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Shift in Client Services

by Antionette Williams

I am proud to announce that effective September 24th, Beth Crain assumed Program Management responsibilities in the State Office. Specifically, she receives and coordinates all email communication from district staff related to Client Services. This does not include leave request, personnel issues, or performance evaluations. Beth is very involved in program coordination, state plan tracking/monitoring, training and other project management activities. On the other hand, David Heron is responsible for district budget allocations/amendments, district authorization tracking and monitoring, federal and state reporting, Quality Assurance Administration, and other project management activities.

Additionally, Mary Ellen Ottman serves as the IL/CP Consultant. She is your go to person for IL/CP questions. Mondi Azpeitia and Chris Masal have assumed 80% of contract management and monitoring activities and 20% IL/CP support. Note that Mary Ellen is the first line of communication for IL/CP program questions and activities.

As Bureau Chief, I will continue to oversee stimulus and personnel activities, provide guidance, direction and forecasting related to Client Services. I am confident that this shift in Client Services will be very instrumental as we accelerate towards the Division's Mission. It is my hope that you embrace this shift by working collaboratively with each individual to ensure quality services.

A Warm Welcome in District 11

by Ivy Romero

I would like to welcome Mr. Brian Michaels, VR Supervisor, who started September 20th and Elizabeth Aragon-Duque, Senior Rehabilitation Specialist who began October 5th.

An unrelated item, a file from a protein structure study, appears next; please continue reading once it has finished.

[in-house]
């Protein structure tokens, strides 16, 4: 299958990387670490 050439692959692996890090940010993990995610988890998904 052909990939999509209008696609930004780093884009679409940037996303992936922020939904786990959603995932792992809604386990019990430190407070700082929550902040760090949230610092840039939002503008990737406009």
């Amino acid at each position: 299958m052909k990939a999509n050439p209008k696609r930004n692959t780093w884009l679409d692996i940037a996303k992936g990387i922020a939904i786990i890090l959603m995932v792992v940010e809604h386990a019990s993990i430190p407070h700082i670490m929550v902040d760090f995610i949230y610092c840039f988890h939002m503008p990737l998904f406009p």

Making the Most of Transportation Resources

by Mary Ellen Ottman

Almost without exception, people with vision impairments or blindness state that lack of transportation is their number one difficulty. Moreover, employment options are greatly reduced if people cannot get to and from work. This is why it is imperative that rehabilitation professionals who work with clients understand the transportation resources available in their area. In order to assist our clients in obtaining the transportation they need, it is important to understand the differences between services provided under programs for those who are transportation disadvantaged (TD), and those eligible under the Americans with Disabilities Act (ADA).

The Transportation Disadvantaged Program

People who are unable to obtain their own transportation because of a disability, advanced age, or limited income are considered to be "transportation disadvantaged." The Transportation Disadvantaged Program in Florida is a coordinated effort, in all 67 counties, to group riders together for shared trips. Federal and state agencies join forces to provide transportation to medical appointments, educational locations, and other necessary life activities; but the availability and quality of service varies widely from county to county. Also, under the TD program, transportation authorities are permitted to prioritize trips. For example, if funding is low, people with medical needs might be served first, while other types of trips might be eliminated.

The Florida TD Commission has a helpline to answer questions and concerns. The toll free number is 800-983-2435. More information is also available at the TD Website:

ADA Services and Eligibility

Under the ADA, public transportation systems that run a fixed route service must provide comparable paratransit services covering the same area and extending at least ¾ of a mile beyond. Transit authorities are not permitted to prioritize ADA trips according to importance as they are when using TD funds. Having a disability does not automatically make someone eligible for paratransit service. The individual must show why he or she is unable to use the fixed route system. Under the law, public transportation providers are permitted to implement three categories of eligibility for paratransit service. They are as follows: